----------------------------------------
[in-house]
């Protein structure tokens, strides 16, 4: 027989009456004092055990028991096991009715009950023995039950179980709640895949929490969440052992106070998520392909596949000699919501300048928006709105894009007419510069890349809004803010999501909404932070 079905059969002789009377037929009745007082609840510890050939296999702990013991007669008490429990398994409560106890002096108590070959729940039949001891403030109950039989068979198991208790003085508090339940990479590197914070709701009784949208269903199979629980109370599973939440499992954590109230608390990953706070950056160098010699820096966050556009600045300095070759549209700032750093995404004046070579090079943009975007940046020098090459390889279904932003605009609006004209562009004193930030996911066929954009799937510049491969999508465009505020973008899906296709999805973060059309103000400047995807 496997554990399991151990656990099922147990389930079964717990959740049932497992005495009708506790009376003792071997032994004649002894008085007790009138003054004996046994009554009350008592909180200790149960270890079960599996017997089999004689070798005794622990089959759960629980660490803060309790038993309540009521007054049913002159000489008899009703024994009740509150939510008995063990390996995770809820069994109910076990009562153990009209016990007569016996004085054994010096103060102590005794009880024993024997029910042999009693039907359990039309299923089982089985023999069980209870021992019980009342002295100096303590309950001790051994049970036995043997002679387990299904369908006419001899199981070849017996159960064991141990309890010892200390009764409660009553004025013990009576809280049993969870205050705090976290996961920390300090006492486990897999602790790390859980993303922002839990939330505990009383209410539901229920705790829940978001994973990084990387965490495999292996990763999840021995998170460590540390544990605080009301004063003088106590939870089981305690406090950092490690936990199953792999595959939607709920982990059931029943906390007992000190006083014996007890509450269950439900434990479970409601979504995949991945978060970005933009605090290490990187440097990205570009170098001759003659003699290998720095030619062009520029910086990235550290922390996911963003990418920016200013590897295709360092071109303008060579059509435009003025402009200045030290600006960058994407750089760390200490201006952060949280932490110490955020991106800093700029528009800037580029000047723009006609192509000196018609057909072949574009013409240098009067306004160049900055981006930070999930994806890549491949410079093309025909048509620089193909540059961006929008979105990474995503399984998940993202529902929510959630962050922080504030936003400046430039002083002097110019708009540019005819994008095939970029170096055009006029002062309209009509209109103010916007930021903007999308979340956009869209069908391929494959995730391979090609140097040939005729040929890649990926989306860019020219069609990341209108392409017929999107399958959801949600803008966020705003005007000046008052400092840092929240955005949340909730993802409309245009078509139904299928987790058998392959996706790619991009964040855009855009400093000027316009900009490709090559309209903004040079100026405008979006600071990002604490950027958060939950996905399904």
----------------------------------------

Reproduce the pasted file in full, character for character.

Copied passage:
[in-house]
């Protein structure tokens, strides 16, 4: 027989009456004092055990028991096991009715009950023995039950179980709640895949929490969440052992106070998520392909596949000699919501300048928006709105894009007419510069890349809004803010999501909404932070 079905059969002789009377037929009745007082609840510890050939296999702990013991007669008490429990398994409560106890002096108590070959729940039949001891403030109950039989068979198991208790003085508090339940990479590197914070709701009784949208269903199979629980109370599973939440499992954590109230608390990953706070950056160098010699820096966050556009600045300095070759549209700032750093995404004046070579090079943009975007940046020098090459390889279904932003605009609006004209562009004193930030996911066929954009799937510049491969999508465009505020973008899906296709999805973060059309103000400047995807 496997554990399991151990656990099922147990389930079964717990959740049932497992005495009708506790009376003792071997032994004649002894008085007790009138003054004996046994009554009350008592909180200790149960270890079960599996017997089999004689070798005794622990089959759960629980660490803060309790038993309540009521007054049913002159000489008899009703024994009740509150939510008995063990390996995770809820069994109910076990009562153990009209016990007569016996004085054994010096103060102590005794009880024993024997029910042999009693039907359990039309299923089982089985023999069980209870021992019980009342002295100096303590309950001790051994049970036995043997002679387990299904369908006419001899199981070849017996159960064991141990309890010892200390009764409660009553004025013990009576809280049993969870205050705090976290996961920390300090006492486990897999602790790390859980993303922002839990939330505990009383209410539901229920705790829940978001994973990084990387965490495999292996990763999840021995998170460590540390544990605080009301004063003088106590939870089981305690406090950092490690936990199953792999595959939607709920982990059931029943906390007992000190006083014996007890509450269950439900434990479970409601979504995949991945978060970005933009605090290490990187440097990205570009170098001759003659003699290998720095030619062009520029910086990235550290922390996911963003990418920016200013590897295709360092071109303008060579059509435009003025402009200045030290600006960058994407750089760390200490201006952060949280932490110490955020991106800093700029528009800037580029000047723009006609192509000196018609057909072949574009013409240098009067306004160049900055981006930070999930994806890549491949410079093309025909048509620089193909540059961006929008979105990474995503399984998940993202529902929510959630962050922080504030936003400046430039002083002097110019708009540019005819994008095939970029170096055009006029002062309209009509209109103010916007930021903007999308979340956009869209069908391929494959995730391979090609140097040939005729040929890649990926989306860019020219069609990341209108392409017929999107399958959801949600803008966020705003005007000046008052400092840092929240955005949340909730993802409309245009078509139904299928987790058998392959996706790619991009964040855009855009400093000027316009900009490709090559309209903004040079100026405008979006600071990002604490950027958060939950996905399904």